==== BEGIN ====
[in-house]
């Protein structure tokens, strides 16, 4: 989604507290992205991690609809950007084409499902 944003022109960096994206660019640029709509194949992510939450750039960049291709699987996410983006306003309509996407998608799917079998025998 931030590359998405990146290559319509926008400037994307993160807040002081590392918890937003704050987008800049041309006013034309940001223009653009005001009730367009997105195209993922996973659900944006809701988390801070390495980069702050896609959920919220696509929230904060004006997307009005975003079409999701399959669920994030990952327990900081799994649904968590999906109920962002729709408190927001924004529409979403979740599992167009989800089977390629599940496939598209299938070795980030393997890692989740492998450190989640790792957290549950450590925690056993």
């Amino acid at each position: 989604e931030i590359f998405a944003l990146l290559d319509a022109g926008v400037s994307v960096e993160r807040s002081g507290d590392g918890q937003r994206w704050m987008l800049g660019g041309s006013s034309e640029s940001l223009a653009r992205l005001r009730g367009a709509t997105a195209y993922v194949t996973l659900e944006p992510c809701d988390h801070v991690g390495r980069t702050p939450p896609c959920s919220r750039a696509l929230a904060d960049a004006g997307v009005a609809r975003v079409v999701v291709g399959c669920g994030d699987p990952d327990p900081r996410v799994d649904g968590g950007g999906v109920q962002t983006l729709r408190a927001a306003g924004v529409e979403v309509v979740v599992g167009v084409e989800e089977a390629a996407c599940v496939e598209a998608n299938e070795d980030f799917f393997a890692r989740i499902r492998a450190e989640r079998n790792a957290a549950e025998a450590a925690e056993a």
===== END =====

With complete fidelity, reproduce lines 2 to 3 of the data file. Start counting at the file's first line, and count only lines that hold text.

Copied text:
């Protein structure tokens, strides 16, 4: 989604507290992205991690609809950007084409499902 944003022109960096994206660019640029709509194949992510939450750039960049291709699987996410983006306003309509996407998608799917079998025998 931030590359998405990146290559319509926008400037994307993160807040002081590392918890937003704050987008800049041309006013034309940001223009653009005001009730367009997105195209993922996973659900944006809701988390801070390495980069702050896609959920919220696509929230904060004006997307009005975003079409999701399959669920994030990952327990900081799994649904968590999906109920962002729709408190927001924004529409979403979740599992167009989800089977390629599940496939598209299938070795980030393997890692989740492998450190989640790792957290549950450590925690056993």
């Amino acid at each position: 989604e931030i590359f998405a944003l990146l290559d319509a022109g926008v400037s994307v960096e993160r807040s002081g507290d590392g918890q937003r994206w704050m987008l800049g660019g041309s006013s034309e640029s940001l223009a653009r992205l005001r009730g367009a709509t997105a195209y993922v194949t996973l659900e944006p992510c809701d988390h801070v991690g390495r980069t702050p939450p896609c959920s919220r750039a696509l929230a904060d960049a004006g997307v009005a609809r975003v079409v999701v291709g399959c669920g994030d699987p990952d327990p900081r996410v799994d649904g968590g950007g999906v109920q962002t983006l729709r408190a927001a306003g924004v529409e979403v309509v979740v599992g167009v084409e989800e089977a390629a996407c599940v496939e598209a998608n299938e070795d980030f799917f393997a890692r989740i499902r492998a450190e989640r079998n790792a957290a549950e025998a450590a925690e056993a």